After "I Do"
A priest I know shares that at the part of the Mass where he is breaking the Host and saying his personal prayers, he looks at the Body of the Lord and repeats the marriage vows:
I promise to be true to you in good times and in bad, in sickness and in health. I will love you and honor you all the days of my life.
I was deeply moved by Father’s sharing. The privilege I have had so many times of standing with a couple as they give their vows to one another is one of the great treasures of the priesthood.
The privilege of taking bread into my hands and speaking the words of Jesus is the greatest treasure of the priesthood.
Pope Francis gave a talk to engaged couples awhile back. As he often does, he said something amazingly simple and incredibly profound: “ After ‘I do,’ comes ‘May I, Thank you and I’m sorry.’”
As we continue our Lenten journey, this is a good time to remember that it is a nuptial walk with the Lord. Each day there must be time for communication with the Beloved: time for prayer; sit-down, face-to-face prayer, where I’m giving this few minutes to focus only on God.
And as I sit or kneel or even lie there with God, a great and loving form of prayer is to say to him in my own words:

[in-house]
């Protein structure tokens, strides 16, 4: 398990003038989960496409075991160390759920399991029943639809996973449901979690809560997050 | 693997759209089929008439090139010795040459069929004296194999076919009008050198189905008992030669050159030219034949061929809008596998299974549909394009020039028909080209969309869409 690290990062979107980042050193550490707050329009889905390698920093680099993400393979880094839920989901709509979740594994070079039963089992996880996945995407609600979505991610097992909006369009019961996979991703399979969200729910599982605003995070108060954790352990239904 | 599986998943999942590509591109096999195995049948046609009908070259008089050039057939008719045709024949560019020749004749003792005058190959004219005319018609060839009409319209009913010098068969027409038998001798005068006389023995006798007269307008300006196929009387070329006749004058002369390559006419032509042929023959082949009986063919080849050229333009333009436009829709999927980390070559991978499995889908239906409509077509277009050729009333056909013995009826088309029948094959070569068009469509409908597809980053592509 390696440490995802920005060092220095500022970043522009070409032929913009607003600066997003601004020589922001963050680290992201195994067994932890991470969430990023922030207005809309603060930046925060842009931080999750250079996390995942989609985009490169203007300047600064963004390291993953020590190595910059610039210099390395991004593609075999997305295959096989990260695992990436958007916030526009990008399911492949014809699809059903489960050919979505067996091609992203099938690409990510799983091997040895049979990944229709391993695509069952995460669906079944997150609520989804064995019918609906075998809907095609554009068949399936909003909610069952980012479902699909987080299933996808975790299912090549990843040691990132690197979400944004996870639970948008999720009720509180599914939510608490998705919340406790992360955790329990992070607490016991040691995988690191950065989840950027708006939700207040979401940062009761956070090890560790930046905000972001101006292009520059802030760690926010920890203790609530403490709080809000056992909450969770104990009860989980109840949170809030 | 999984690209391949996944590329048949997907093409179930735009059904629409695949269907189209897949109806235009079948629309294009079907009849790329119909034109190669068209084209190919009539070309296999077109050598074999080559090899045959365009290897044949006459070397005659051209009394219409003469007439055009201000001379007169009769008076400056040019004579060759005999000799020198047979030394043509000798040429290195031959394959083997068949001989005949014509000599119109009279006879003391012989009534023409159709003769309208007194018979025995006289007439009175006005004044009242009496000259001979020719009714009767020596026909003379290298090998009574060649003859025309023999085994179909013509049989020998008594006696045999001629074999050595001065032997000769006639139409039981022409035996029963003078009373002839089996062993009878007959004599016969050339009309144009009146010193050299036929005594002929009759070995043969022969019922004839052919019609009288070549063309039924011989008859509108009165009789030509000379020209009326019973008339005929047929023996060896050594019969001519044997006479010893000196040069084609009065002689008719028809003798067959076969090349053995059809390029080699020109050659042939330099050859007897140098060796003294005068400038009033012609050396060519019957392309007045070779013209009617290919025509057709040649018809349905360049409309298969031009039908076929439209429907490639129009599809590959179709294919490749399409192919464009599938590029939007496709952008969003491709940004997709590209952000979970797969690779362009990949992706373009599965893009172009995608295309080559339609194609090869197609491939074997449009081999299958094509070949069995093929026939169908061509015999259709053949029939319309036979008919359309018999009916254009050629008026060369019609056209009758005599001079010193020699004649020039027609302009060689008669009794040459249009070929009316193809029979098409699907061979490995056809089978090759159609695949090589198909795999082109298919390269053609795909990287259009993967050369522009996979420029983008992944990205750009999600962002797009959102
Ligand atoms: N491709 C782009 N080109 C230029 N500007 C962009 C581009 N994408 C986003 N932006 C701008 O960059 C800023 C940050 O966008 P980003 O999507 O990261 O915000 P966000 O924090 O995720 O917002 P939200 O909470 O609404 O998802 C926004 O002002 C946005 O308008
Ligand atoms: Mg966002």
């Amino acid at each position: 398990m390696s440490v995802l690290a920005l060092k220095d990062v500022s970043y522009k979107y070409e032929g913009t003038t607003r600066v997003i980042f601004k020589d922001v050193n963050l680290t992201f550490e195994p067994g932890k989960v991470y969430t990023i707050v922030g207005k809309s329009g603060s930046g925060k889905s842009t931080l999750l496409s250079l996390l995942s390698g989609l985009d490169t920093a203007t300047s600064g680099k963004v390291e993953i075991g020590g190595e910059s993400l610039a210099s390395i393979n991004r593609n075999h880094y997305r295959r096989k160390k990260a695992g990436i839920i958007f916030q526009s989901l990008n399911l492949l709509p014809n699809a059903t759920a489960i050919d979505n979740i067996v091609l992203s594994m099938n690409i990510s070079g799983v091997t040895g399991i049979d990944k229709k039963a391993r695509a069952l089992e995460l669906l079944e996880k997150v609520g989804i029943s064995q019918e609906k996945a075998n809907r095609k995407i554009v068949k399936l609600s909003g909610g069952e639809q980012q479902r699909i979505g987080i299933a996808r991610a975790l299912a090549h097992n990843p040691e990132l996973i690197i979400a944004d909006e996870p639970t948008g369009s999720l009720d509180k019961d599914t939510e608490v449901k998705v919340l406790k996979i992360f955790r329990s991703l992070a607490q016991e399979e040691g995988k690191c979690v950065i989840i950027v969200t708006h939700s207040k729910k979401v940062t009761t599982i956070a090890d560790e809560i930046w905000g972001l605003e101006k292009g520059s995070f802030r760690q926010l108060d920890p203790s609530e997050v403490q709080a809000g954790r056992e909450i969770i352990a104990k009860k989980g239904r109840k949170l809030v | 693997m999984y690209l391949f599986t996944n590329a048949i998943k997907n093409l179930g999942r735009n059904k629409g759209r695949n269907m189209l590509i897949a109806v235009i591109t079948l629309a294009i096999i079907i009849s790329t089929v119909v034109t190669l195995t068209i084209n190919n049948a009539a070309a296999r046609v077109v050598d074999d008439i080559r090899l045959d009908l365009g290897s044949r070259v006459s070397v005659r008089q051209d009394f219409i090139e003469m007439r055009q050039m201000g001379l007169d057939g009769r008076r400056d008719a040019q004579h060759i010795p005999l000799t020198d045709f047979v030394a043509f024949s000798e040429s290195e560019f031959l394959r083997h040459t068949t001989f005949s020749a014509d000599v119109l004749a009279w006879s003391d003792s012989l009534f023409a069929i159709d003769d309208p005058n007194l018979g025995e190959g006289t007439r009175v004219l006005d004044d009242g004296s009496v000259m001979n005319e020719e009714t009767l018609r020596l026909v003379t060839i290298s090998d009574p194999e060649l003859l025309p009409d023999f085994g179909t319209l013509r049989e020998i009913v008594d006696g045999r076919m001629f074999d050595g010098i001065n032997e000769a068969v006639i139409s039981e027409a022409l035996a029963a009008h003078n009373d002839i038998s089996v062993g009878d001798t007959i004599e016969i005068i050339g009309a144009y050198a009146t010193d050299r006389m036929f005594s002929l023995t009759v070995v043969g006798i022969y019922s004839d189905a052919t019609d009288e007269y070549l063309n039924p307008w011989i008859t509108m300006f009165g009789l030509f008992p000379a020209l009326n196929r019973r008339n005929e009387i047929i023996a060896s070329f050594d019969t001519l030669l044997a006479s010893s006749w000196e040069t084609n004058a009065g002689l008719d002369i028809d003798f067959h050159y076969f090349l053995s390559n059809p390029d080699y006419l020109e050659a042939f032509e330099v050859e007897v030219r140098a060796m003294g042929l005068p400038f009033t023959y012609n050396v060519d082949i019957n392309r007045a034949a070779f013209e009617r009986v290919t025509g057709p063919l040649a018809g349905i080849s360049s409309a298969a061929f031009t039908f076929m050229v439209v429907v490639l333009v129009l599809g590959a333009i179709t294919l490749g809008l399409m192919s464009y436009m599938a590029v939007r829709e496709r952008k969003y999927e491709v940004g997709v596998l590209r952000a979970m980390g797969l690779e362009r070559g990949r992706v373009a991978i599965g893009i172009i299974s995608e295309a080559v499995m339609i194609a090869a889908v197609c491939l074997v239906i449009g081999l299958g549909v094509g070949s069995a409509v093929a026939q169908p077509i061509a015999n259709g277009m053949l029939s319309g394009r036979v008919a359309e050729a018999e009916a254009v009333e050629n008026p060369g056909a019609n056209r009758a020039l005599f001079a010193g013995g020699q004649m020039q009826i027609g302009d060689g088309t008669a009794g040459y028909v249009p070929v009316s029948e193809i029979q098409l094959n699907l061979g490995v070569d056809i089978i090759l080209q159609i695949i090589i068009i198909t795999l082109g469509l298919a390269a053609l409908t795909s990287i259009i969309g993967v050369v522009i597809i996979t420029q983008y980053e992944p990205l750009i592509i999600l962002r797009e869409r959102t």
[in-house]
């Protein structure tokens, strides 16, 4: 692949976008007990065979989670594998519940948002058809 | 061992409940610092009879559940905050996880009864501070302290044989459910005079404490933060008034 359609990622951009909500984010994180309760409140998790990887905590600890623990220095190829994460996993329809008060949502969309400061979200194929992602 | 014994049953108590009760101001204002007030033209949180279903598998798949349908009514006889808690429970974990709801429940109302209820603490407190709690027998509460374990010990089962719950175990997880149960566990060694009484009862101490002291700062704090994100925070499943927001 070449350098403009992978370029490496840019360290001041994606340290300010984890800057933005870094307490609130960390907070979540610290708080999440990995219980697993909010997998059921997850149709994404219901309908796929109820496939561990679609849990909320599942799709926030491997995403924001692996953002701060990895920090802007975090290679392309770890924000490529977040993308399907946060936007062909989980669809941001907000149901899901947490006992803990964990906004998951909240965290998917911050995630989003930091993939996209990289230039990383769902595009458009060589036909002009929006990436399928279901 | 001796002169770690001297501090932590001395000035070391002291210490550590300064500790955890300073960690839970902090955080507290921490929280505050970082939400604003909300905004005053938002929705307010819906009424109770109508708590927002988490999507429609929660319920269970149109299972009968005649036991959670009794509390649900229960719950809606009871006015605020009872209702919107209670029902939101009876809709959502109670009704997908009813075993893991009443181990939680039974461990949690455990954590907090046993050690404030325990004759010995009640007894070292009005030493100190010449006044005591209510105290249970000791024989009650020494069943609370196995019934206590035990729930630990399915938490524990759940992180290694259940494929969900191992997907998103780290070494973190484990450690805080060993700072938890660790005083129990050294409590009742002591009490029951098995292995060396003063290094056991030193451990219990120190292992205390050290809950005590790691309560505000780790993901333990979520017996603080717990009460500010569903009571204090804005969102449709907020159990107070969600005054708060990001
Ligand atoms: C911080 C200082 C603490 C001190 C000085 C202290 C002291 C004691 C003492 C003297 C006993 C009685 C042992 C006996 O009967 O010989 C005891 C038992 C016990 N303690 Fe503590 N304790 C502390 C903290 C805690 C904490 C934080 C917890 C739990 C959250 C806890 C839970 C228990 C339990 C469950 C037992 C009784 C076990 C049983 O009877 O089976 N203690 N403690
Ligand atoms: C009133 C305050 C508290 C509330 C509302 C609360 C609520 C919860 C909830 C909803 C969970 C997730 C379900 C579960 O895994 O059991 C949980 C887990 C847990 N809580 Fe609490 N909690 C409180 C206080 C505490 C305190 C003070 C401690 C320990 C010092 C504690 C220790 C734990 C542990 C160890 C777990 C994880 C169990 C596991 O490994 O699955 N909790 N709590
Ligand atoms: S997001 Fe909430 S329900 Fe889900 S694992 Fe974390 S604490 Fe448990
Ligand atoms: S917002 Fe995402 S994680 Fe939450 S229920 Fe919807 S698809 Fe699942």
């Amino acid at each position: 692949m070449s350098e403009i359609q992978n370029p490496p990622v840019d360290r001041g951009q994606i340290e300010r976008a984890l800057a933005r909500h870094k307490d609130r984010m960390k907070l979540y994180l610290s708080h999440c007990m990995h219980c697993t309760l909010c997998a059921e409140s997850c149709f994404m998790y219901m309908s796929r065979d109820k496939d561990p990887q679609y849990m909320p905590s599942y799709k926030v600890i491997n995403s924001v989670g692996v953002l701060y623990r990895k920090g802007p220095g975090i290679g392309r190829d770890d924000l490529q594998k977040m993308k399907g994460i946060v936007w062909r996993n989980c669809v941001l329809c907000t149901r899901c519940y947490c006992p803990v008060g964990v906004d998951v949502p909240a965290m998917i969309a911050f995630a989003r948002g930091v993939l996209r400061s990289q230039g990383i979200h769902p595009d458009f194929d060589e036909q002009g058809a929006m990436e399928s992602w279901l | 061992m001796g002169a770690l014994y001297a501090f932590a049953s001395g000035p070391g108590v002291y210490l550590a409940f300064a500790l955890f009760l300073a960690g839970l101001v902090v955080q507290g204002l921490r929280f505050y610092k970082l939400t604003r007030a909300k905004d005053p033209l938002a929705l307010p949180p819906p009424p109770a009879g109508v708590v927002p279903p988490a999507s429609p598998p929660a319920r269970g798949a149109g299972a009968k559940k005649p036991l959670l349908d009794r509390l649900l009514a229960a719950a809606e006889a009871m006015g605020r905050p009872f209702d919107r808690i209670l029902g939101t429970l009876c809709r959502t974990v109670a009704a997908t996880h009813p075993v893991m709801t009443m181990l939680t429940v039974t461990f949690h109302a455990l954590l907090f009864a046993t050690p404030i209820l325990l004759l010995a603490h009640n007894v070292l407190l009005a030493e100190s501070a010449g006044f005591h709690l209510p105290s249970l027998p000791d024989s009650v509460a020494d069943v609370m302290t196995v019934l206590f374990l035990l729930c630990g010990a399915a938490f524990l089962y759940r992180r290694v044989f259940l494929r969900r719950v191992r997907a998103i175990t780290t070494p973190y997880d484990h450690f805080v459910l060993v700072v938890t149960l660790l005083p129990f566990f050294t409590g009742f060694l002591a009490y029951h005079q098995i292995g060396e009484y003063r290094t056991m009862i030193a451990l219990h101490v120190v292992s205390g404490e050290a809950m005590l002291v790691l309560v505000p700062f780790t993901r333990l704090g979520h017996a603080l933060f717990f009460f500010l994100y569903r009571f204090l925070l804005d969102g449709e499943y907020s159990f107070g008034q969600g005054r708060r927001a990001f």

- I DO take you to be my God, the Lord of my life.
- MAY I have your help in these needs of my life.
- THANK YOU for the gifts you have given me, especially in the past day.
- I’M SORRY for the particular times I’ve chosen to sin.
If I’ve been drifting from prayer this Lent or if I sometimes feel like I have nothing to say, I can take this simple marriage formula and go to the God-who-loves-me.
Easter is April 5. If I have faltered in my Lenten resolutions or maybe never got started, there is no rule against beginning NOW. It’s never too late to receive God’s graces and blessings. In fact, sometimes it’s a greater blessing when I am humble enough “to come late to the show” and ask God to help me salvage a little something from Lent.
And, finally, if you struggle with doubts about God’s love for you, remember that he is the other half of the nuptial dialogue. Allow him to speak the words of his vow to you:
I promise to be true to you in good times and in bad, in sickness and in health. I will love you and honor you all the days of my life…which is forever…